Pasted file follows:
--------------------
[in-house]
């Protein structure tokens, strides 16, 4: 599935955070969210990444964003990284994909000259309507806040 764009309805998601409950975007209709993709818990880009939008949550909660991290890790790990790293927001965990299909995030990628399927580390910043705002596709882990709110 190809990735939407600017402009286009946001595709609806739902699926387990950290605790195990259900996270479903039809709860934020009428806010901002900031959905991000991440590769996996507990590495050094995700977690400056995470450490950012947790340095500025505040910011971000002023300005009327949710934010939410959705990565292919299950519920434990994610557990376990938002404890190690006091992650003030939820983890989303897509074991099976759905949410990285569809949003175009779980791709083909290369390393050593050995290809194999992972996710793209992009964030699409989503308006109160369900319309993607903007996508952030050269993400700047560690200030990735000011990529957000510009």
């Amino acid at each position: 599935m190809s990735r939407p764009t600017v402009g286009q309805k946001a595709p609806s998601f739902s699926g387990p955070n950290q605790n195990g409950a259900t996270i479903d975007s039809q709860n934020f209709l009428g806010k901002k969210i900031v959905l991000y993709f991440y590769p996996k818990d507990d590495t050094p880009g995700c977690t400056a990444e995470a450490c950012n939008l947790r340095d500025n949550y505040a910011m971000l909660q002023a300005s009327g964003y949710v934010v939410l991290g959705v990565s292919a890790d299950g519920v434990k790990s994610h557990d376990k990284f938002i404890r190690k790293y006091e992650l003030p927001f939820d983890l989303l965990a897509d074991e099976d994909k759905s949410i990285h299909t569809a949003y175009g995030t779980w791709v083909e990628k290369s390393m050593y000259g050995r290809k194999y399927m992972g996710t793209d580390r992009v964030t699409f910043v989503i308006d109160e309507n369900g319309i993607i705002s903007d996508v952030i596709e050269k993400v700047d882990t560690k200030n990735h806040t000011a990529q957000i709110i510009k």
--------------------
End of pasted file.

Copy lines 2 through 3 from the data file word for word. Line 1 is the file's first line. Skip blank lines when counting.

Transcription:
């Protein structure tokens, strides 16, 4: 599935955070969210990444964003990284994909000259309507806040 764009309805998601409950975007209709993709818990880009939008949550909660991290890790790990790293927001965990299909995030990628399927580390910043705002596709882990709110 190809990735939407600017402009286009946001595709609806739902699926387990950290605790195990259900996270479903039809709860934020009428806010901002900031959905991000991440590769996996507990590495050094995700977690400056995470450490950012947790340095500025505040910011971000002023300005009327949710934010939410959705990565292919299950519920434990994610557990376990938002404890190690006091992650003030939820983890989303897509074991099976759905949410990285569809949003175009779980791709083909290369390393050593050995290809194999992972996710793209992009964030699409989503308006109160369900319309993607903007996508952030050269993400700047560690200030990735000011990529957000510009």
């Amino acid at each position: 599935m190809s990735r939407p764009t600017v402009g286009q309805k946001a595709p609806s998601f739902s699926g387990p955070n950290q605790n195990g409950a259900t996270i479903d975007s039809q709860n934020f209709l009428g806010k901002k969210i900031v959905l991000y993709f991440y590769p996996k818990d507990d590495t050094p880009g995700c977690t400056a990444e995470a450490c950012n939008l947790r340095d500025n949550y505040a910011m971000l909660q002023a300005s009327g964003y949710v934010v939410l991290g959705v990565s292919a890790d299950g519920v434990k790990s994610h557990d376990k990284f938002i404890r190690k790293y006091e992650l003030p927001f939820d983890l989303l965990a897509d074991e099976d994909k759905s949410i990285h299909t569809a949003y175009g995030t779980w791709v083909e990628k290369s390393m050593y000259g050995r290809k194999y399927m992972g996710t793209d580390r992009v964030t699409f910043v989503i308006d109160e309507n369900g319309i993607i705002s903007d996508v952030i596709e050269k993400v700047d882990t560690k200030n990735h806040t000011a990529q957000i709110i510009k």